ESPN announced plans this week to expand the X Games internationally in 2013. Immediately after news broke, there was noticeable online chatter about where the event should move next. Of course China is probably at the top of the list, given it’s massive market potential, but comes with some challenges. Responses from Chile and Brazil are what got my attention, cause really Latin America is what makes the most sense here. An expansion of the winter version in the region will help snowboarding continue to grow not only there, but in the United States as well. While both Mexico City & Rio de Janeiro have hosted an X Games event in the past, a winter edition in South America a more innovative route to take now.
- Both Argentina & Chile have resorts capable of hosting the event. Although, Chile may win out here based on logistics, including having a super pipe. Don’t think the pipe cutter at Cerro Catedral is going to work. Sorry boludos, unless of course the rumors of Cerro Bayo hosting an event come to fruition, Chile may beat you too the punch. With a stronger economy and better accessibility to the mountains from Santiago, on the surface Chile’s Valle Nevado makes a better choice on the first go-around of a Latin Winter X. Still, a case for Argentina can be made.
- Latin America already has a snowboard media pipeline in place to support the X Games. Over the last several years I’ve documented the uptick in Spanish language snow content being produced there. Publications like Gravedad Zero, ProPaganda, La Tabla Magazine, and Komunidad Snow are all curating a unique snow perspective. Digital technology has made it possible for Latin snowboard culture to blossom. Plus, a South America Winter X Games helps ESPN Deportes. You guys need to diversify yourselves in terms of sports content. An over emphasis on traditional sports, ie soccer, is going to kill you with U.S. Hispanics. The ability to produce in culture sports content allows ESPN to update digital properties with greater frequency. All of this fits nicely into the upfront model the X Games has established. It’s apparent television is still key to brand marketing.
- The pool of athletes hungry for the opportunity to showcase their talent and see where they stack up against the world’s best already exists. Latin snowboarders are looking to up their game and the X Games helps them to accomplish this goal. A Latin Winter edition means less demand on the need to travel to North America and Europe. Resorts will improve their offerings. I truly believe there’s a kid in Bariloche that none of us has ever heard capable of blowing minds. If you look at what Jorge Belardi is doing with the Argentina Snowboard Tour, it’s not hard to imagine. A Latin Winter X will tap into the core Latin snow scene quite nicely.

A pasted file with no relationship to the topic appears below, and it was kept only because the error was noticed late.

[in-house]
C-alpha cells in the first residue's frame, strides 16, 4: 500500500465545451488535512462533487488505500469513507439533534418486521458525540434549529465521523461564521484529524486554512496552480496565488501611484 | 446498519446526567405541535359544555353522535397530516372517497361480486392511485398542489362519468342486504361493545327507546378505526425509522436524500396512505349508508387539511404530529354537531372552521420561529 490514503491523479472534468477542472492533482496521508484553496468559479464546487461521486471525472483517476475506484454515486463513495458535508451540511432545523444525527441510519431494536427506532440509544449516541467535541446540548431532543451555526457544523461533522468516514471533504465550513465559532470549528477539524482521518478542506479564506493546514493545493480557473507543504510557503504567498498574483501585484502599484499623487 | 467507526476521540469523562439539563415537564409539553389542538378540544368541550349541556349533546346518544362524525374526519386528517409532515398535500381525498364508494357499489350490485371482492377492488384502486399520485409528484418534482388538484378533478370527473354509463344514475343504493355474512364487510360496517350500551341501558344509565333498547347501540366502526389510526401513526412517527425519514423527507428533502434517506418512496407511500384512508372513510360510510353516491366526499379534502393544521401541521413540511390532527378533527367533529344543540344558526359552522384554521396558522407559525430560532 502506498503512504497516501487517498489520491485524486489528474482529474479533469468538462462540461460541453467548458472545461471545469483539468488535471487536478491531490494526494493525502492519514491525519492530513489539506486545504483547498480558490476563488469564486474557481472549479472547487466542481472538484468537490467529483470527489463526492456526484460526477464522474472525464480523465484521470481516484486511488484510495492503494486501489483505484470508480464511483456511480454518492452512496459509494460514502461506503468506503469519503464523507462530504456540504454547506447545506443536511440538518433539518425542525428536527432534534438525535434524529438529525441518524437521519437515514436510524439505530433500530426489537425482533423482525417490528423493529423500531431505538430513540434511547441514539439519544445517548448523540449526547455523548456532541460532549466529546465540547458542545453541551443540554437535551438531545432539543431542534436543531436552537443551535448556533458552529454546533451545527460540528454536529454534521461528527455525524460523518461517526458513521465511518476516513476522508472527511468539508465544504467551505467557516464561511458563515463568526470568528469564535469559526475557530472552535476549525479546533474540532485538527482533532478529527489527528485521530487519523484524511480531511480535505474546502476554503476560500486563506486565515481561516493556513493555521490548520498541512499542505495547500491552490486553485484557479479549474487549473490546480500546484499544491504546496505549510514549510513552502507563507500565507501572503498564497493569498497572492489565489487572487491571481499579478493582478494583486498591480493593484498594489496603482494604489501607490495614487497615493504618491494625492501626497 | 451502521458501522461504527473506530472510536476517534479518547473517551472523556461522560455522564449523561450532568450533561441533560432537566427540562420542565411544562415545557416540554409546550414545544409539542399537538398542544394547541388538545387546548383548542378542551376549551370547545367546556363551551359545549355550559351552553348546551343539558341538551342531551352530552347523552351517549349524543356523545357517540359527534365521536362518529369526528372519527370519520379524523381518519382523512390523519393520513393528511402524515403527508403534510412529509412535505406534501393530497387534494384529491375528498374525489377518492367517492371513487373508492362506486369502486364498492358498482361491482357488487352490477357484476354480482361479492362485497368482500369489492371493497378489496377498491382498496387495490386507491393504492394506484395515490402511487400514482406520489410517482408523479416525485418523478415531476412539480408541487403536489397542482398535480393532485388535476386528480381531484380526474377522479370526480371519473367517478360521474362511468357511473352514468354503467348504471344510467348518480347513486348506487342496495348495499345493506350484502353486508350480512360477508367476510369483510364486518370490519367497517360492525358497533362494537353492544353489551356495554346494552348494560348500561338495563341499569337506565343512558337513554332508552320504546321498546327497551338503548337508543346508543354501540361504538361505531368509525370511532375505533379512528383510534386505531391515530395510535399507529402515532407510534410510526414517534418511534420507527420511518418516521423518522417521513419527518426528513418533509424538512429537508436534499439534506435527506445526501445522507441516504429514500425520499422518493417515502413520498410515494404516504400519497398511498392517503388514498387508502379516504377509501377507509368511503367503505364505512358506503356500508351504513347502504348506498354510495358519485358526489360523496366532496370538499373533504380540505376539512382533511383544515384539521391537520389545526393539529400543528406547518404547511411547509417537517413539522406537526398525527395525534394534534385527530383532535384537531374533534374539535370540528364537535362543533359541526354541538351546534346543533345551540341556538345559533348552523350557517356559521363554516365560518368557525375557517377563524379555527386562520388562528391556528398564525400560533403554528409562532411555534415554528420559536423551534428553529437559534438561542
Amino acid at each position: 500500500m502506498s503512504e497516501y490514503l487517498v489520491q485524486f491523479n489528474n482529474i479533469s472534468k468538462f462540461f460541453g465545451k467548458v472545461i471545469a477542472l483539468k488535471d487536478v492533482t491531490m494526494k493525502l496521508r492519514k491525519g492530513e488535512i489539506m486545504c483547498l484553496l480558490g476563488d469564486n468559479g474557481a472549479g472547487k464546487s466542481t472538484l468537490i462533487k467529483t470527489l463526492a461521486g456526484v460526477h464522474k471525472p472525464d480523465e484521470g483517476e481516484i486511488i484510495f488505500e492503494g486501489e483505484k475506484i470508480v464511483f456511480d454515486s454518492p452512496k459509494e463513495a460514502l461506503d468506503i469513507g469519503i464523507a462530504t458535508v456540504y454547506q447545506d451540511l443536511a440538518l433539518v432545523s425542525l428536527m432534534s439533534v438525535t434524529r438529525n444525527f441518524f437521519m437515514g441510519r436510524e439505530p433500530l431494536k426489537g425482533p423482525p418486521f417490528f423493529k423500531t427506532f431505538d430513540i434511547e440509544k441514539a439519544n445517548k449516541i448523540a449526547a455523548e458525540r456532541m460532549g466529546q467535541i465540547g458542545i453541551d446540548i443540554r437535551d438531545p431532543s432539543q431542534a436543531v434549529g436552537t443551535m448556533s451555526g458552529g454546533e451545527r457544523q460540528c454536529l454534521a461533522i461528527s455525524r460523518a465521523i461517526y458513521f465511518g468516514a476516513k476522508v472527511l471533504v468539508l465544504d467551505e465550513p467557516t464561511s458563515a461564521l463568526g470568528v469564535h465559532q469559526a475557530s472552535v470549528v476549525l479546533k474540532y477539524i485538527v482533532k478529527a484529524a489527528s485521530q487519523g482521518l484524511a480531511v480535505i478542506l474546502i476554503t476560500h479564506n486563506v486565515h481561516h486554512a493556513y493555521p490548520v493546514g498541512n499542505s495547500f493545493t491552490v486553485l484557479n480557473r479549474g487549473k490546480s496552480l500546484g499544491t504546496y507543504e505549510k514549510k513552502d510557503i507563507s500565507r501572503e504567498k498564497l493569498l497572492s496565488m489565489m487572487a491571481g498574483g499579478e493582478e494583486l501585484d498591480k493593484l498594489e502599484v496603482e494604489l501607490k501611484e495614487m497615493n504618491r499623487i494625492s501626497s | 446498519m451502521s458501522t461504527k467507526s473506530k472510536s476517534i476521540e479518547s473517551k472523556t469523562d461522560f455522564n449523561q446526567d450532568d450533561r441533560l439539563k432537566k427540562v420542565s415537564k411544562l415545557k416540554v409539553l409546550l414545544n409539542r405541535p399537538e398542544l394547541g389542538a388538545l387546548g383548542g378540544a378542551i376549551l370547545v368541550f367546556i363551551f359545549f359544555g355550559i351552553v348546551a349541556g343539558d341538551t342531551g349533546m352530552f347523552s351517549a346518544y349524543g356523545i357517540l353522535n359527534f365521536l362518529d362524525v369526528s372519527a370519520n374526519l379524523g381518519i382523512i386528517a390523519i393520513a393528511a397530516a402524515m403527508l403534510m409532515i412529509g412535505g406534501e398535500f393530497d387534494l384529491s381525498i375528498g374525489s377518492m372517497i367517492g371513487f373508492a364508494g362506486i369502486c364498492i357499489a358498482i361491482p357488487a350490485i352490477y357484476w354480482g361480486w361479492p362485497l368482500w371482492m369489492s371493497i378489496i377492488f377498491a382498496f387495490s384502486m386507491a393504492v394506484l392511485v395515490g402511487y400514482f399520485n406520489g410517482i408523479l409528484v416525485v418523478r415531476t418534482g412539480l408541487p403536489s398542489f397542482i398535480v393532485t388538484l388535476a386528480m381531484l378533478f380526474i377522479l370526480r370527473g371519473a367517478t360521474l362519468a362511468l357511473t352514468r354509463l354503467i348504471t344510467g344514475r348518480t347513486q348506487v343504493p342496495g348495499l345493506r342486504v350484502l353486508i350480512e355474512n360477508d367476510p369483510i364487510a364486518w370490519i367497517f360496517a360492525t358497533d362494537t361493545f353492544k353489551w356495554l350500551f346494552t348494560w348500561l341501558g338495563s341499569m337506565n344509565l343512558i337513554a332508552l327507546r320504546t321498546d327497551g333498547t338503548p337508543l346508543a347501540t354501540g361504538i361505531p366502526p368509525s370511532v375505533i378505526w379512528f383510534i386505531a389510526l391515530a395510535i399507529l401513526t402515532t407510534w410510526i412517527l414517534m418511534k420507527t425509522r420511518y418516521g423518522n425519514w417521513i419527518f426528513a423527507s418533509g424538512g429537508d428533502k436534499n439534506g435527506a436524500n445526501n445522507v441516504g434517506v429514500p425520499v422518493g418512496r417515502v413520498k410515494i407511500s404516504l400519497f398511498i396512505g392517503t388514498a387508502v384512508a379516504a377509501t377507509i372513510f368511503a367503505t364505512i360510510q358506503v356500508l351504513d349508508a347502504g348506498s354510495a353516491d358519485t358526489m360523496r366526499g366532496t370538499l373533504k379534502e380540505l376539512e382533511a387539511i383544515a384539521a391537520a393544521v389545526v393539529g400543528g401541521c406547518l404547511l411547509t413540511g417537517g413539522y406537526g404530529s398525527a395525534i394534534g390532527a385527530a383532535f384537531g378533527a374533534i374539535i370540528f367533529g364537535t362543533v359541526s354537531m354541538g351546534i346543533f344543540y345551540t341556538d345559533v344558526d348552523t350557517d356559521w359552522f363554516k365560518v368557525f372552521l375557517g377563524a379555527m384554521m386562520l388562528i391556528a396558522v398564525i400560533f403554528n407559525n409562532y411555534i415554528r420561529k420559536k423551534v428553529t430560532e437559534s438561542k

- Affinity for action sports culture and lifestyle runs high throughout Latin America. Up until recently skate and surf culture has made the greatest impact. Now snow is in a position to join the other two board sports in status in the region. Film companies, like Bad Quality Productions and Corte Films have helped build the core Latin market, and there’s a retail structure there already to help support. Last summer I witnessed it first hand in Argentina. As I’ve mentioned many times, sport niches inhabited by participants that represent distinct subcultures within action sports form a recombinant environment in which creativity, innovation, and progression thrive.
- Emerging markets represent the future of U.S. youth market. Think about it, with an increasingly diverse youth segment in the United States, as the X Games grows internationally the talent pool of culturally relevant athletes will help brands engage with new customers here. By tapping into the southern hemisphere’s snow culture you also give the snow industry as a whole a longer season. Instead of 4 to 6 months in the north, you now go to 7 to 9.
These are my reasons why I think Latin America is the best place for ESPN to expand the X Games franchise, especially for winter. While I know some harbor a disdain for the commercial nature of the ESPN’s made for TV action sports event, the international move makes so much sense in so many ways. There are a lot of parties in the industry that would benefit from it. Action sports culture and lifestyle already resides on a global level, now its time to see where talent from other parts of the world take things. Its time to start rethinking how we look at youth market. Its long overdue…